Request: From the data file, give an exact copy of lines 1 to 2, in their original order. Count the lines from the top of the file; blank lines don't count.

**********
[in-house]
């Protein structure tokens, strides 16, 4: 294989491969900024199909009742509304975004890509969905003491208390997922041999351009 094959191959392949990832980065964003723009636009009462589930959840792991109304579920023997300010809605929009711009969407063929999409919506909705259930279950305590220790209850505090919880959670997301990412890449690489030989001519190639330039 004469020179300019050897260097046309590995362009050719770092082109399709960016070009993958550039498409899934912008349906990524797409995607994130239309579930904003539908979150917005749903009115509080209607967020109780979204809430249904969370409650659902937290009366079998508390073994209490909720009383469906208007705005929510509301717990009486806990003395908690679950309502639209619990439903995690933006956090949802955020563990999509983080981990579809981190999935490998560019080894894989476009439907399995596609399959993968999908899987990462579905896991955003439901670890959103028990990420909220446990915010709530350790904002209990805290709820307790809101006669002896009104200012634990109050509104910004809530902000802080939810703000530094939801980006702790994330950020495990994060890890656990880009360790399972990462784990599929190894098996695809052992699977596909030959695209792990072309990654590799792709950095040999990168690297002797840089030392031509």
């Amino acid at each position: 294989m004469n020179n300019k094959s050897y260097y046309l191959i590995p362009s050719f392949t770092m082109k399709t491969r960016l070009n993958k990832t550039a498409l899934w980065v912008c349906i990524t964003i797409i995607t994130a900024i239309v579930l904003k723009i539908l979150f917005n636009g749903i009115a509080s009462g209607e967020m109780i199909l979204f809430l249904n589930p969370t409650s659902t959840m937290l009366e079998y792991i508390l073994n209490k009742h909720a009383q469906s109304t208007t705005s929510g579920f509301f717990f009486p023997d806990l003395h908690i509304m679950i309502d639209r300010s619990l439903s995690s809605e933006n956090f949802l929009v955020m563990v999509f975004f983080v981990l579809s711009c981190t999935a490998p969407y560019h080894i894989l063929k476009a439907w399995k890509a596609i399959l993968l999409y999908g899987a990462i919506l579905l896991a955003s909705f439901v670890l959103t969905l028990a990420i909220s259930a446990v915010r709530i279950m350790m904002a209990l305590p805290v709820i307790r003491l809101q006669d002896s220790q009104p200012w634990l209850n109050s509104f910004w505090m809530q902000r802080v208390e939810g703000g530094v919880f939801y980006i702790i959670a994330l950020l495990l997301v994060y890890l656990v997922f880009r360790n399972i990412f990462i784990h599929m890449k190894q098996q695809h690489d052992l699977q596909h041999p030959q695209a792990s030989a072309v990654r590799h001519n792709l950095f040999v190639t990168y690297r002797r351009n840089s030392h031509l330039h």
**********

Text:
[in-house]
């Protein structure tokens, strides 16, 4: 294989491969900024199909009742509304975004890509969905003491208390997922041999351009 094959191959392949990832980065964003723009636009009462589930959840792991109304579920023997300010809605929009711009969407063929999409919506909705259930279950305590220790209850505090919880959670997301990412890449690489030989001519190639330039 004469020179300019050897260097046309590995362009050719770092082109399709960016070009993958550039498409899934912008349906990524797409995607994130239309579930904003539908979150917005749903009115509080209607967020109780979204809430249904969370409650659902937290009366079998508390073994209490909720009383469906208007705005929510509301717990009486806990003395908690679950309502639209619990439903995690933006956090949802955020563990999509983080981990579809981190999935490998560019080894894989476009439907399995596609399959993968999908899987990462579905896991955003439901670890959103028990990420909220446990915010709530350790904002209990805290709820307790809101006669002896009104200012634990109050509104910004809530902000802080939810703000530094939801980006702790994330950020495990994060890890656990880009360790399972990462784990599929190894098996695809052992699977596909030959695209792990072309990654590799792709950095040999990168690297002797840089030392031509």